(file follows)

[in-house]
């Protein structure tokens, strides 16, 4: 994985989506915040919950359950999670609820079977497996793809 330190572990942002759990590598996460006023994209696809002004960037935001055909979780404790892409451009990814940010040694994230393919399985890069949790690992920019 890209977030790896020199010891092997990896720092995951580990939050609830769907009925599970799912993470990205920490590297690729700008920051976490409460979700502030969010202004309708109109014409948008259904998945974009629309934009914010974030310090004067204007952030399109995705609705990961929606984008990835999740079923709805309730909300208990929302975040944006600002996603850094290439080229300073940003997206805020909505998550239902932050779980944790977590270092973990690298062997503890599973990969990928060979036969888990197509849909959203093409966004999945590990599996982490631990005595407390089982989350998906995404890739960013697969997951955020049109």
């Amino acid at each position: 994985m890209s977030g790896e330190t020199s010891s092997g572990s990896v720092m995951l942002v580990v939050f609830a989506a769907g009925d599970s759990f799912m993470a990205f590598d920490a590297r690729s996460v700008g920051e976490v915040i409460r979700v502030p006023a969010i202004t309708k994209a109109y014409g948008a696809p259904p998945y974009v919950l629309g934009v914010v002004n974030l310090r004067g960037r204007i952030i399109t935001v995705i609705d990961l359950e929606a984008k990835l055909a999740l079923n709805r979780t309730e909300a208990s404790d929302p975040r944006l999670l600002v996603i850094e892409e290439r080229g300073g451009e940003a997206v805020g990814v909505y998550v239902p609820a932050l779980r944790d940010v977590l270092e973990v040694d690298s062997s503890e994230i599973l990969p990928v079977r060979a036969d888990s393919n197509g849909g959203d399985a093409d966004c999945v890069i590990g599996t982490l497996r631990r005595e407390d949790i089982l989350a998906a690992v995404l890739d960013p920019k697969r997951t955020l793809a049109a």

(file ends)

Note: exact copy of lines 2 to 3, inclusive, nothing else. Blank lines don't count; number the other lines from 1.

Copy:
């Protein structure tokens, strides 16, 4: 994985989506915040919950359950999670609820079977497996793809 330190572990942002759990590598996460006023994209696809002004960037935001055909979780404790892409451009990814940010040694994230393919399985890069949790690992920019 890209977030790896020199010891092997990896720092995951580990939050609830769907009925599970799912993470990205920490590297690729700008920051976490409460979700502030969010202004309708109109014409948008259904998945974009629309934009914010974030310090004067204007952030399109995705609705990961929606984008990835999740079923709805309730909300208990929302975040944006600002996603850094290439080229300073940003997206805020909505998550239902932050779980944790977590270092973990690298062997503890599973990969990928060979036969888990197509849909959203093409966004999945590990599996982490631990005595407390089982989350998906995404890739960013697969997951955020049109």
């Amino acid at each position: 994985m890209s977030g790896e330190t020199s010891s092997g572990s990896v720092m995951l942002v580990v939050f609830a989506a769907g009925d599970s759990f799912m993470a990205f590598d920490a590297r690729s996460v700008g920051e976490v915040i409460r979700v502030p006023a969010i202004t309708k994209a109109y014409g948008a696809p259904p998945y974009v919950l629309g934009v914010v002004n974030l310090r004067g960037r204007i952030i399109t935001v995705i609705d990961l359950e929606a984008k990835l055909a999740l079923n709805r979780t309730e909300a208990s404790d929302p975040r944006l999670l600002v996603i850094e892409e290439r080229g300073g451009e940003a997206v805020g990814v909505y998550v239902p609820a932050l779980r944790d940010v977590l270092e973990v040694d690298s062997s503890e994230i599973l990969p990928v079977r060979a036969d888990s393919n197509g849909g959203d399985a093409d966004c999945v890069i590990g599996t982490l497996r631990r005595e407390d949790i089982l989350a998906a690992v995404l890739d960013p920019k697969r997951t955020l793809a049109a």